U.S. Department of Health and Human Services
200 Independence Ave., S.W.
Washington, D.C. 20201
Message from the Secretary
to study and assess projects, policies and programs and determine if they work. What is a program supposed to do? Is it having unintended or unforeseen consequences? Is it causing what is being measured or are other events or processes causing the outcome, or preventing the hoped-for outcome?
Michael Leavitt, Secretary
Department of Health and Human Services
It is with pleasure that I offer this report to the Congress and the American People.
This report serves as one way that this wealth of information can be made available to a wider audience. The report is both a statutory requirement and a way of assisting our annual internal review of all that we have done to examine the programs we are entrusted with during our tenure. This report addresses provisions of Section 241 of the Public Health Service Act that require the Secretary of the Department of Health and Human Services annually to report evaluation findings from studies it has conducted to both the Health, Education, Labor and Pensions Committee of the Senate and to the Energy and Commerce Committee of the House.
The Department of Health and Human Services conducts and funds an enormous number of important evaluations, studies, and policy analyses regarding health and social service programs. This report examines merely the studies completed during the most recent fiscal year. There are many more still being conducted. With over 300 programs to keep tabs on, evaluation and performance measurement is something we take very seriously.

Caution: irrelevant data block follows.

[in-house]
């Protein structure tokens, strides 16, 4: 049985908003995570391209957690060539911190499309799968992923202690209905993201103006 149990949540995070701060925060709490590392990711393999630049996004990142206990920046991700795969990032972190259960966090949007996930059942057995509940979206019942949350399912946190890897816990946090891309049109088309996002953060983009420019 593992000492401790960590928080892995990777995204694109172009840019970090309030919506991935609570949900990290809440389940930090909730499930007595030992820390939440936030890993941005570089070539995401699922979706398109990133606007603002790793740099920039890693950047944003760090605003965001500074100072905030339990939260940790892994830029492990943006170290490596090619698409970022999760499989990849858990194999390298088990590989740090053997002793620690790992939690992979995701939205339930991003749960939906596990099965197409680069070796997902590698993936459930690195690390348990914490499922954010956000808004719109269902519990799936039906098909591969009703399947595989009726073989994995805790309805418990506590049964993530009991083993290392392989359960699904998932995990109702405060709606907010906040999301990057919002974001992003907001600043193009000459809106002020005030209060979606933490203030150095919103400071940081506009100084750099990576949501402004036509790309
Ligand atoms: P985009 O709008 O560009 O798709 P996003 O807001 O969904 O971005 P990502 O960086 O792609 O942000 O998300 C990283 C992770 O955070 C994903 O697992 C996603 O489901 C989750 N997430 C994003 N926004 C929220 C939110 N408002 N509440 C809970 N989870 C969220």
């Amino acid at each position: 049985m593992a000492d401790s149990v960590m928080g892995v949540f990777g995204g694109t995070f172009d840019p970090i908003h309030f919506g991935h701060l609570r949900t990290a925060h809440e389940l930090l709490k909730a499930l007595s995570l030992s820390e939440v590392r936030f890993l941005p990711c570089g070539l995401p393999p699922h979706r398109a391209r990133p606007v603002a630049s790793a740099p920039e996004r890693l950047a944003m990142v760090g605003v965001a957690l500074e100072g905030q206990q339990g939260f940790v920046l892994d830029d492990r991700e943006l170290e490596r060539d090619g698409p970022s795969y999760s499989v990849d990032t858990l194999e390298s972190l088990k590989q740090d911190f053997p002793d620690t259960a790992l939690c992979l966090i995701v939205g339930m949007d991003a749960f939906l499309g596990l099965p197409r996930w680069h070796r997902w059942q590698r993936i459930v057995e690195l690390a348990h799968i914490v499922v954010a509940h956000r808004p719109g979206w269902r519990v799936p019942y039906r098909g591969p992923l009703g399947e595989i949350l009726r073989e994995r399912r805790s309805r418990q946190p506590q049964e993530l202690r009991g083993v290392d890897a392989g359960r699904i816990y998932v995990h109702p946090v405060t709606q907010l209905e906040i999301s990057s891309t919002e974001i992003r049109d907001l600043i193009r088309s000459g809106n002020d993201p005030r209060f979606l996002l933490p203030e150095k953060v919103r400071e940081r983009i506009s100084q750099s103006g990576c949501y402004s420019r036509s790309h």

Assistant Secretary for Planning and Evaluation
This report was prepared by the Performance Improvement Reporting Staff of the Office of the Assistant Secretary for Planning and Evaluation.
The report summarizes 150 evaluations finished during the most recently completed fiscal year. We are pleased that this represents the most thorough reporting to date on the nature and findings of evaluations in the Department and hope that it will serve both professional policy experts as well as interested citizens who wish to know the nature of the work their government undertakes. As we continue to refine and strengthen this annual report, we welcome your feedback. For this purpose, we have included a one-page evaluation form at the end of the report that you are welcome to submit either by mail or email.
In addition, interested readers of this report may see the entire database of over 8,000 abstracts and summaries, many with links to the original reports, as well as to access the reports in this Performance Improvement series at: http://aspe.hhs.gov/pic/performance